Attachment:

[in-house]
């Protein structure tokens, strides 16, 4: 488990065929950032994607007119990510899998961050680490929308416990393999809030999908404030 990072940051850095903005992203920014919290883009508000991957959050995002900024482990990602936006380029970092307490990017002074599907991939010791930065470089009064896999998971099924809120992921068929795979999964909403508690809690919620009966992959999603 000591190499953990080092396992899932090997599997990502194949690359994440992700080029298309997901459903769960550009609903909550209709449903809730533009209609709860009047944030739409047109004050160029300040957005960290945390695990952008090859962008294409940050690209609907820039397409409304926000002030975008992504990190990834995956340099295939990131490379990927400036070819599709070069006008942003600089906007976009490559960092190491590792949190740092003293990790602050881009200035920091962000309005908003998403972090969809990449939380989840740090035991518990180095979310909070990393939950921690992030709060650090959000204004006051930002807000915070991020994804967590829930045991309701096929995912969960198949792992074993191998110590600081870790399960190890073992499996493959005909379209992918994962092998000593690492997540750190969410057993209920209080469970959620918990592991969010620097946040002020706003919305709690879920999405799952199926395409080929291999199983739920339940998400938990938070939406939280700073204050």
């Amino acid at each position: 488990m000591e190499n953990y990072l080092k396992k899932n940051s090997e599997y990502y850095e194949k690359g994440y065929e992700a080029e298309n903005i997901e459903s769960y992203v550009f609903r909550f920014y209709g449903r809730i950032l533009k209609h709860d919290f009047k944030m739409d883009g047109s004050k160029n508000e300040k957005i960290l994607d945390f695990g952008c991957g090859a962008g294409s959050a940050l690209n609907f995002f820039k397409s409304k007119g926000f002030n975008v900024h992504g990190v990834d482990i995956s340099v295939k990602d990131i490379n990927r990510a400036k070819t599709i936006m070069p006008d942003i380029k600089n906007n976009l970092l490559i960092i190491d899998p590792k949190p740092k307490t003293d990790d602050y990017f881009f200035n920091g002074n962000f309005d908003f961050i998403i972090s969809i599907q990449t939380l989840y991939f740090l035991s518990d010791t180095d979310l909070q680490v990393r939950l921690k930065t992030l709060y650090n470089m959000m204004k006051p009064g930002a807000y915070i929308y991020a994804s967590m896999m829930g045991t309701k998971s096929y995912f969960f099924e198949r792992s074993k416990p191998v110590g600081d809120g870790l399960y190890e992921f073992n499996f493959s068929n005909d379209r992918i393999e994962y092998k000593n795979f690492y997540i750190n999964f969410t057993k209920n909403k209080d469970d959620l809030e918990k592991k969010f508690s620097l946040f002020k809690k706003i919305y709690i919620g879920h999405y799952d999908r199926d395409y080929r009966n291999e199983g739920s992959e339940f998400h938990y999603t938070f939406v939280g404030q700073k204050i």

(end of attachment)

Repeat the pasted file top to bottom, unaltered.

[in-house]
């Protein structure tokens, strides 16, 4: 488990065929950032994607007119990510899998961050680490929308416990393999809030999908404030 990072940051850095903005992203920014919290883009508000991957959050995002900024482990990602936006380029970092307490990017002074599907991939010791930065470089009064896999998971099924809120992921068929795979999964909403508690809690919620009966992959999603 000591190499953990080092396992899932090997599997990502194949690359994440992700080029298309997901459903769960550009609903909550209709449903809730533009209609709860009047944030739409047109004050160029300040957005960290945390695990952008090859962008294409940050690209609907820039397409409304926000002030975008992504990190990834995956340099295939990131490379990927400036070819599709070069006008942003600089906007976009490559960092190491590792949190740092003293990790602050881009200035920091962000309005908003998403972090969809990449939380989840740090035991518990180095979310909070990393939950921690992030709060650090959000204004006051930002807000915070991020994804967590829930045991309701096929995912969960198949792992074993191998110590600081870790399960190890073992499996493959005909379209992918994962092998000593690492997540750190969410057993209920209080469970959620918990592991969010620097946040002020706003919305709690879920999405799952199926395409080929291999199983739920339940998400938990938070939406939280700073204050």
């Amino acid at each position: 488990m000591e190499n953990y990072l080092k396992k899932n940051s090997e599997y990502y850095e194949k690359g994440y065929e992700a080029e298309n903005i997901e459903s769960y992203v550009f609903r909550f920014y209709g449903r809730i950032l533009k209609h709860d919290f009047k944030m739409d883009g047109s004050k160029n508000e300040k957005i960290l994607d945390f695990g952008c991957g090859a962008g294409s959050a940050l690209n609907f995002f820039k397409s409304k007119g926000f002030n975008v900024h992504g990190v990834d482990i995956s340099v295939k990602d990131i490379n990927r990510a400036k070819t599709i936006m070069p006008d942003i380029k600089n906007n976009l970092l490559i960092i190491d899998p590792k949190p740092k307490t003293d990790d602050y990017f881009f200035n920091g002074n962000f309005d908003f961050i998403i972090s969809i599907q990449t939380l989840y991939f740090l035991s518990d010791t180095d979310l909070q680490v990393r939950l921690k930065t992030l709060y650090n470089m959000m204004k006051p009064g930002a807000y915070i929308y991020a994804s967590m896999m829930g045991t309701k998971s096929y995912f969960f099924e198949r792992s074993k416990p191998v110590g600081d809120g870790l399960y190890e992921f073992n499996f493959s068929n005909d379209r992918i393999e994962y092998k000593n795979f690492y997540i750190n999964f969410t057993k209920n909403k209080d469970d959620l809030e918990k592991k969010f508690s620097l946040f002020k809690k706003i919305y709690i919620g879920h999405y799952d999908r199926d395409y080929r009966n291999e199983g739920s992959e339940f998400h938990y999603t938070f939406v939280g404030q700073k204050i």